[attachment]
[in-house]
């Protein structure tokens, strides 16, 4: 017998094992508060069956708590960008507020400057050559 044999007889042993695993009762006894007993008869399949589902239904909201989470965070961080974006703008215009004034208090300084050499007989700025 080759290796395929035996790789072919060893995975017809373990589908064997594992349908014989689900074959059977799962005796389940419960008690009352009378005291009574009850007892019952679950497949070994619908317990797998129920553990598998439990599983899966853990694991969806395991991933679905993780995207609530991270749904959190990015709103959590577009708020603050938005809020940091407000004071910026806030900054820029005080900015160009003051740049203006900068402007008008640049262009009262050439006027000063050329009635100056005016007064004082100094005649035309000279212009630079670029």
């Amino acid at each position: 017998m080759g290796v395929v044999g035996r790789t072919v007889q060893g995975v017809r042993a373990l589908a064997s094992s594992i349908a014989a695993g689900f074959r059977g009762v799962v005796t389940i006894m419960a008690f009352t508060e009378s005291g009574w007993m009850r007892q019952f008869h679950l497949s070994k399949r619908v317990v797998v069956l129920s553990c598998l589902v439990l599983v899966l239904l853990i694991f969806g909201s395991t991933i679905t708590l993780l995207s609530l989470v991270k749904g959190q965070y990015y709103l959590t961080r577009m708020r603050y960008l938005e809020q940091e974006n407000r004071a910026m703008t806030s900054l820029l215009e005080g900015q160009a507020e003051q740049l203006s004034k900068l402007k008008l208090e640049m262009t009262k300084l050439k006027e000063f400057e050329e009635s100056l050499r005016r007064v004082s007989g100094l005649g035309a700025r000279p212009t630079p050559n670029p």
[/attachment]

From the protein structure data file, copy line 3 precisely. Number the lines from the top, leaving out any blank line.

């Amino acid at each position: 017998m080759g290796v395929v044999g035996r790789t072919v007889q060893g995975v017809r042993a373990l589908a064997s094992s594992i349908a014989a695993g689900f074959r059977g009762v799962v005796t389940i006894m419960a008690f009352t508060e009378s005291g009574w007993m009850r007892q019952f008869h679950l497949s070994k399949r619908v317990v797998v069956l129920s553990c598998l589902v439990l599983v899966l239904l853990i694991f969806g909201s395991t991933i679905t708590l993780l995207s609530l989470v991270k749904g959190q965070y990015y709103l959590t961080r577009m708020r603050y960008l938005e809020q940091e974006n407000r004071a910026m703008t806030s900054l820029l215009e005080g900015q160009a507020e003051q740049l203006s004034k900068l402007k008008l208090e640049m262009t009262k300084l050439k006027e000063f400057e050329e009635s100056l050499r005016r007064v004082s007989g100094l005649g035309a700025r000279p212009t630079p050559n670029p």